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Old 11-02-2016, 06:34 AM   #1
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Dutch Star Roof Drains?

It takes the better part of a day to wash and detail the exterior of our Dutch Star. That is something I "enjoy" but it goes with the ownership of the RV. The biggest disappointment is that in a few days, especially in the fall with the deluge of leaves coming down and subsequent rain fall, that the rear quarter panels have water streaks coming down from the roof. There are small tubes in the gutter on the rear of the roof which might be drains but they don't function as such. If these tubes are drains how does one clean them and keep them functioning?
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Old 11-02-2016, 07:23 AM   #2
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Geoff,
I discussed this issue while at Newmar earlier this year. The tech advised I should use an air hose and blow the tubes out. With the current design, not sure what else can be done. I also try to keep the screens on the top of the drains clear to maximize drainage.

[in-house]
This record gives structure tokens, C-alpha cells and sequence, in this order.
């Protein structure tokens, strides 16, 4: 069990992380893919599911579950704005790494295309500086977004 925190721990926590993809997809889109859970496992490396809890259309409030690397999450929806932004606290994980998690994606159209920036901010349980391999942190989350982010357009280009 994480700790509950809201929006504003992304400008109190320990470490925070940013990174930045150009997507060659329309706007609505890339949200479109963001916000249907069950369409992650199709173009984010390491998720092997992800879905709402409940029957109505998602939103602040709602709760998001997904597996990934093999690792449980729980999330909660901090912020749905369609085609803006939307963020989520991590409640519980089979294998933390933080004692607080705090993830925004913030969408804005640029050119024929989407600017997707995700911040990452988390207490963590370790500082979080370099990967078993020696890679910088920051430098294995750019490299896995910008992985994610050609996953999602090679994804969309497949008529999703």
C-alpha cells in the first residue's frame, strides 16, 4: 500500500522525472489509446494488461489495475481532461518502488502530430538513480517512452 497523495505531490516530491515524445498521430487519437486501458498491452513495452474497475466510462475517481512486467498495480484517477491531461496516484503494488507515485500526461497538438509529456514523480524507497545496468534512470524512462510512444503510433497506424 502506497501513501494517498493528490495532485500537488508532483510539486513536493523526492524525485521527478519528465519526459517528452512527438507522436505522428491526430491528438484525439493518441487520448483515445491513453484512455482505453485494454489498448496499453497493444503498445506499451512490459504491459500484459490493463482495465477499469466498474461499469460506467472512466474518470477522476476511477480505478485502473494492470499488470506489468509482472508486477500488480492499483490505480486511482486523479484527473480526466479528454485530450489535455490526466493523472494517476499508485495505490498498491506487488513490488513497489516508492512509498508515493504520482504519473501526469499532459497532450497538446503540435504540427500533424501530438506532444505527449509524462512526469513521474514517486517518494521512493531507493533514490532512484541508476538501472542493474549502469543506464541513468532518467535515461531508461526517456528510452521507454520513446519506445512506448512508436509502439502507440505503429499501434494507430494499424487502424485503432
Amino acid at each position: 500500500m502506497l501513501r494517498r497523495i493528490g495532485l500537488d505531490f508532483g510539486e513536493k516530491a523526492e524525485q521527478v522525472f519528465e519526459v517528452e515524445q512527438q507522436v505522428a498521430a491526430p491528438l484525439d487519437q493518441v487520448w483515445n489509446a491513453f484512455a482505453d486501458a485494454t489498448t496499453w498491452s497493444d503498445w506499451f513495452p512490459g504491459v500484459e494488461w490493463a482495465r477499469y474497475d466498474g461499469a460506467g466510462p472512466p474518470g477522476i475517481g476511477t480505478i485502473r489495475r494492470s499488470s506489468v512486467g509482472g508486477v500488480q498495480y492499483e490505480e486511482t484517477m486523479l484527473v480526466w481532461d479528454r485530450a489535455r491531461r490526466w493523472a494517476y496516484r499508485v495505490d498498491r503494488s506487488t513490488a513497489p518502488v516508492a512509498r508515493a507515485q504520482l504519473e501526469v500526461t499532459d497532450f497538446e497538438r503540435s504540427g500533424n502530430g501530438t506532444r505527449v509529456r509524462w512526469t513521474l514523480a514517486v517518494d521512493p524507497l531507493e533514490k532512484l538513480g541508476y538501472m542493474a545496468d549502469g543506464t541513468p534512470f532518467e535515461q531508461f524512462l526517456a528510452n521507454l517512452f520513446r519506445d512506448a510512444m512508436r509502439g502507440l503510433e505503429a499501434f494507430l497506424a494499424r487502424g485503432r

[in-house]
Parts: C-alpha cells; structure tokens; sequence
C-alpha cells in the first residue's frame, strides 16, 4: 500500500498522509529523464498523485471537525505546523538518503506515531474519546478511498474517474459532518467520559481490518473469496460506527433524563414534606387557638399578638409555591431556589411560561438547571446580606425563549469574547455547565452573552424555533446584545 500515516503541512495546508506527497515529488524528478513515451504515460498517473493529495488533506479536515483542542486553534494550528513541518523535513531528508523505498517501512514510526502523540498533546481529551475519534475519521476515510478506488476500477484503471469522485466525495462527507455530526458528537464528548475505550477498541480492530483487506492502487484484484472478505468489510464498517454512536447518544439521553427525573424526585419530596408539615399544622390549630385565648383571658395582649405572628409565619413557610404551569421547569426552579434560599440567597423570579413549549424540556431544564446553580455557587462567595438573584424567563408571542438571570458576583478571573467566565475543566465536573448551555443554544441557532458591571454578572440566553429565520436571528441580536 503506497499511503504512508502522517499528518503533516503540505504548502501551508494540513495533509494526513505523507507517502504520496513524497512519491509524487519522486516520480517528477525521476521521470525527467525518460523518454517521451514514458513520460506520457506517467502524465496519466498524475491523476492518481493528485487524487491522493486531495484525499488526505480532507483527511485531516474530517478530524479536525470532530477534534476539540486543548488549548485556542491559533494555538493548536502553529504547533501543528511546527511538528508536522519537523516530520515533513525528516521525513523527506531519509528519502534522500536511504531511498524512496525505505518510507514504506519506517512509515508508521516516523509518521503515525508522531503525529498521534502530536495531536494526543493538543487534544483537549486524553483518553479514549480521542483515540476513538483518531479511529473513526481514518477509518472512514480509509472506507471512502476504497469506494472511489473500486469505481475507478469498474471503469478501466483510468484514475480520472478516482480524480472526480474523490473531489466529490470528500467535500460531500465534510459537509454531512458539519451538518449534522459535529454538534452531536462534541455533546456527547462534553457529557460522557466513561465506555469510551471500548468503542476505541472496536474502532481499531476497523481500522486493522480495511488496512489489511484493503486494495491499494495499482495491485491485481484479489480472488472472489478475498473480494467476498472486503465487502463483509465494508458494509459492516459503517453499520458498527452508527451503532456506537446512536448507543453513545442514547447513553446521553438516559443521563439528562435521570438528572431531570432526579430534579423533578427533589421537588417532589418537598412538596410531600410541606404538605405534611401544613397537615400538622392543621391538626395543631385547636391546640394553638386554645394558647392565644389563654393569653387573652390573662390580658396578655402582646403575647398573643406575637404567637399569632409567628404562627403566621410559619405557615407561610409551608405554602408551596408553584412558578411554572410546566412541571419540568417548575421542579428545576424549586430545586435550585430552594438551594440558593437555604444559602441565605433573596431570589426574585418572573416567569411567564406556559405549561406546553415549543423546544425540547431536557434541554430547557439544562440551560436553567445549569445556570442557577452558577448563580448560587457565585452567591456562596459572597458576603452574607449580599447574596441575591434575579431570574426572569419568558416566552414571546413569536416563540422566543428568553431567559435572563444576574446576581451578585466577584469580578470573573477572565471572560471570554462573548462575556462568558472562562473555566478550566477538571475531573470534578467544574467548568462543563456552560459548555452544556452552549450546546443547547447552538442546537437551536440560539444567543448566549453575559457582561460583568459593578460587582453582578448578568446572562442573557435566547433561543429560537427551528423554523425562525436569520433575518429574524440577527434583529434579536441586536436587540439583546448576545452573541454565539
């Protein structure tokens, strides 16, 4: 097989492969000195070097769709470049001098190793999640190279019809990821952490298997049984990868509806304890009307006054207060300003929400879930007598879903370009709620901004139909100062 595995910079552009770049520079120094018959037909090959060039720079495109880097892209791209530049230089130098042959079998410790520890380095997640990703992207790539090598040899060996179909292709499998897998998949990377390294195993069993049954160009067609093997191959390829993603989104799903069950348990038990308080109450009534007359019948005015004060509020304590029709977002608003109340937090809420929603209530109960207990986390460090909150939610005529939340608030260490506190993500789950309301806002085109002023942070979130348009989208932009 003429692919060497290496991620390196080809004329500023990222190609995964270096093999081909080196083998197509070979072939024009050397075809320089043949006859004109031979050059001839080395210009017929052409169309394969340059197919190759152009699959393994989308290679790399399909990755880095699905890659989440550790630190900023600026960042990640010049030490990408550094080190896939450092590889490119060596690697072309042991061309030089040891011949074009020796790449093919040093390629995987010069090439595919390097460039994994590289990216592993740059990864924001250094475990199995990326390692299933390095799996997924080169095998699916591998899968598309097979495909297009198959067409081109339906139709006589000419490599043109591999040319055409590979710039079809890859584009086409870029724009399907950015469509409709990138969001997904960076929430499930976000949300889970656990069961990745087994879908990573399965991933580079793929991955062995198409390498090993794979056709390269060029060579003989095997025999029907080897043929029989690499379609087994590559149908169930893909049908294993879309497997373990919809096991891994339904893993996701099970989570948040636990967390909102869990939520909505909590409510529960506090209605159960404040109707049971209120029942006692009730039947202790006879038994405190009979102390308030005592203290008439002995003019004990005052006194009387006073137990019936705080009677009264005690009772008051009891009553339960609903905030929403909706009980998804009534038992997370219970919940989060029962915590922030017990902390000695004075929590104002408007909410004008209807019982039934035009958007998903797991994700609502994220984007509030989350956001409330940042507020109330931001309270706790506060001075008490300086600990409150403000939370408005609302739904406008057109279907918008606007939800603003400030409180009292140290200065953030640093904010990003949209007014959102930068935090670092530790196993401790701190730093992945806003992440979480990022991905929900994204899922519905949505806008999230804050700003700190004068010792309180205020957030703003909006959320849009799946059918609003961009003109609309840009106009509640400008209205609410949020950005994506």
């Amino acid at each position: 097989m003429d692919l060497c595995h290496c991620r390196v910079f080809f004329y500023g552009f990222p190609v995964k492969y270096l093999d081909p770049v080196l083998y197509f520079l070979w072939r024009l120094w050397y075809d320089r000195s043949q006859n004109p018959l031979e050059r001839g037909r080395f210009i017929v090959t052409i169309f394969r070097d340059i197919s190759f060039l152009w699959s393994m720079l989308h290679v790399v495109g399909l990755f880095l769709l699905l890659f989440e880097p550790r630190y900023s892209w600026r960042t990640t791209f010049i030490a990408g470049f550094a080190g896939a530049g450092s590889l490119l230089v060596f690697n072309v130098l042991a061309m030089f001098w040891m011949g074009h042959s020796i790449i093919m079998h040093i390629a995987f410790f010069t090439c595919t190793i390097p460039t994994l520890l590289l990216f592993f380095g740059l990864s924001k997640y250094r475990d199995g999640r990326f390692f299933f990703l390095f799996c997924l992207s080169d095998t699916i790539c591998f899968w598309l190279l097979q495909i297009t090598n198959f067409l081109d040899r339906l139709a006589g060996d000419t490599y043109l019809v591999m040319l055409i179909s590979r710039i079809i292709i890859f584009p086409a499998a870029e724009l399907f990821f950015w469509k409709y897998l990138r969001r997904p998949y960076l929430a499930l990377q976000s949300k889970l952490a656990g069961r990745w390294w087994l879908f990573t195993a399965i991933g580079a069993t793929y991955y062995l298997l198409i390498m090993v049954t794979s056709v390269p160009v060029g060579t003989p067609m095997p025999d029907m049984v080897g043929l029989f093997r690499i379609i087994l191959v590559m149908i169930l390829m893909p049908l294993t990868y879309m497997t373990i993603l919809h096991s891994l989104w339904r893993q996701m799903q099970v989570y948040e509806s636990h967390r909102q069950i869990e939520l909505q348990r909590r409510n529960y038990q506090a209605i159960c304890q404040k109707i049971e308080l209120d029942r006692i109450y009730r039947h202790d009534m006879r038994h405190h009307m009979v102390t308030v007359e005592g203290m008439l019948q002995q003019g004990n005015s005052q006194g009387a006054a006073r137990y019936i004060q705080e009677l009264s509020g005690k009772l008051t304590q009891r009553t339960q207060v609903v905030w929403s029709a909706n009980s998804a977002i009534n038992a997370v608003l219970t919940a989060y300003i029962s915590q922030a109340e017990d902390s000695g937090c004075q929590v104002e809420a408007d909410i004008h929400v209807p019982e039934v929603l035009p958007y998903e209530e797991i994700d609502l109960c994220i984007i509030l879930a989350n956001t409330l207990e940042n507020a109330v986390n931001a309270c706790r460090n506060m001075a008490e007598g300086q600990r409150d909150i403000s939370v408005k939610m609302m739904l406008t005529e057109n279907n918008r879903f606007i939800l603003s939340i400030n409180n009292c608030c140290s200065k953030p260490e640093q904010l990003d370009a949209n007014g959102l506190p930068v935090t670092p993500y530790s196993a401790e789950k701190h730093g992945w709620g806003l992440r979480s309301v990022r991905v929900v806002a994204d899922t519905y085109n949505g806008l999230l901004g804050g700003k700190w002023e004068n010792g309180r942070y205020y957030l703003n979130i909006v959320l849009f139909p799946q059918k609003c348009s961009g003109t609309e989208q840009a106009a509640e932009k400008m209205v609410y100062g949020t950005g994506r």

Allen
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Old 11-02-2016, 07:26 AM   #3
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Following my purchase, I went up on the roof to wash it down and noticed one drain was clogged. I sprayed high pressure water directly into the drain and it would not unclog. I next went below and solved the problem. I found the drain line has an extension - a flat piece of rubber, that is connect to the drain line. I assume it is flat to prevent dirt-dobbers and other creatures from entering the drain line from the ground and building nests and otherwise clogging it. What I did successfully was pinch the flat sides of the extension to open it which allowed dirt and other small debris to flow out. No problem since. Hope this helps.
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Old 11-02-2016, 04:14 PM   #4